Time to move the regulatory goalposts

There is no question that the global sports betting market is massive and growing fast. According to figures from respected statistics company, Statista, the global gross gaming yield now stands at about $400 billion, with the majority of that generated in Asia.

However, given the lack of reliable reporting and extent of the illegal market, that figure is likely to be a drop in the bucket of the real total, with some estimates running into the trillions of dollars.

So, we’ve said it before and we’ll say it again — this represents an enormous missed tax opportunity for governments across Asia.

Introducing regulations to legalize sports betting would not only pad government coffers, it would help authorities to combat match fixing by improving the visibility of money changing hands. It should also generate employment opportunities if wagering companies were allowed to legally establish a presence in various jurisdictions.

Many European sportsbooks are chomping at the bit to get a slice of the Asian pie, but are prevented from doing so by the grey, if not downright black nature of many of the markets.

Some industry commentators are pointing to the U.S. Supreme Court’s decision to strike down a ban on sports betting as being likely to unleash a wave of regulation in other jurisdictions.

It is certainly a possibility, and in Asia there is already some movement.

In the Philippines, sports betting is legal and is growing fast. Manila’s casinos have been adding sports betting products to their mix due to popular demand from clients. For example, earlier this year platform provider FSB, teamed with Paddy Power and Jade Entertainment to provide over-the-counter sports betting facilities in Okada Manila.

Basketball and boxing are hugely popular choices, especially when home-grown players are involved.

According to Grant Thornton, about 10 online sportsbooks had been given Philippine Offshore Gaming Operator licenses as of the second quarter, with market regulator, PAGCOR, expecting to generate some P6 billion in additional income this year from its 55 online licensees.

Vietnam has also moved to legalize sports betting, introducing a decree last year that was fleshed out by a parliamentary bill passed in June. The legislation is in its early days and there have been numerous complaints about the lack of clarity and the limited scope of the regulations, however, it’s a solid start and there has already been interest from foreign investors keen to participate in projects, such as building horse racing facilities.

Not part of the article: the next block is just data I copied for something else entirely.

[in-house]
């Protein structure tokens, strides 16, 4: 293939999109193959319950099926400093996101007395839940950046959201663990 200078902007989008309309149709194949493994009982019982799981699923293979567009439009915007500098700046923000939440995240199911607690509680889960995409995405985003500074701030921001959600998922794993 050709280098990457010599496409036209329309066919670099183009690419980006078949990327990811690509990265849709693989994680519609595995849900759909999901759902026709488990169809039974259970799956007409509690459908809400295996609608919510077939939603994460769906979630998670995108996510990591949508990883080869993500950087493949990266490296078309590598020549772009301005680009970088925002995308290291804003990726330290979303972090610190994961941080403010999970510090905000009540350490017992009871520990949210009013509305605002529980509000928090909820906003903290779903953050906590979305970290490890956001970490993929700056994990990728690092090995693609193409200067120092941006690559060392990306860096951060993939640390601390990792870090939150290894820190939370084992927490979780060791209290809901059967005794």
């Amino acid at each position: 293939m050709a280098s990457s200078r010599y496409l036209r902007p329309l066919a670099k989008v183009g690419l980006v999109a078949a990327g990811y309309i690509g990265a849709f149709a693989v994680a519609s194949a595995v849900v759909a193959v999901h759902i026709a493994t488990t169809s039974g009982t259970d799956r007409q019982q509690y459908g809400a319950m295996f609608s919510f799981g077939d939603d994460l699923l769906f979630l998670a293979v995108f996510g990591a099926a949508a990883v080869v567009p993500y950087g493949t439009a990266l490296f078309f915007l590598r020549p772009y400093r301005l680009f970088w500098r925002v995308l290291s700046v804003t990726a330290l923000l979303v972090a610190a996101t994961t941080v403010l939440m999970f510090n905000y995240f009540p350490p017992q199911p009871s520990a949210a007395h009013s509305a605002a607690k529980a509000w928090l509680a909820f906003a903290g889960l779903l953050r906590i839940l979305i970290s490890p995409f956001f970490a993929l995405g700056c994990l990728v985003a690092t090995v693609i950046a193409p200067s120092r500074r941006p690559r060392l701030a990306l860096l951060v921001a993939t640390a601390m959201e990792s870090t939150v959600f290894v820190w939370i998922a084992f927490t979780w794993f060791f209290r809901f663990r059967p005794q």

India is another highly promising market. The Law Commission of India published a report earlier this year suggesting regulation may be the most effective way to stamp out rampant illegal gambling and the associated match-fixing scandals that have tarnished Indian cricket.

The report, titled “Legal Framework: Gambling and Sports Betting including Cricket in India,” leaves the final call to Parliament and the state legislatures, and recommends various ways to regulate the betting market. The commission concludes that such a move will generate immense revenue which can be used for social welfare, to curb underworld influence, and restrict black money and money laundering.

However, political opposition is strong and legal experts say don’t hold your breath while waiting for legislation.

Elsewhere in Asia, limited forms of sports betting are available, even in countries with a strict ban on gambling. China’s sports lottery is thriving, despite a ban on online sales, generating $32.8 billion last year, a gain of 11.4 percent.

The Hong Kong Jockey Club also reported a bumper year, with turnover up 8.1 percent to a record high of HK$234 billion ($29.8 billion) in 2017/2018. This meant a $22.6 billion boost to government coffers, while charitable donations hit a new record of $4.2 billion. Despite its strong performance, HKJC officials have regularly complained about the impact of rampant illegal gambling on their business.

So, taking the old adage of if you can’t beat them, join them. It may be time for Asian governments to follow the lead of the U.S. in legalizing sports betting to claw back some of the funds their citizens are funnelling into illegal operators.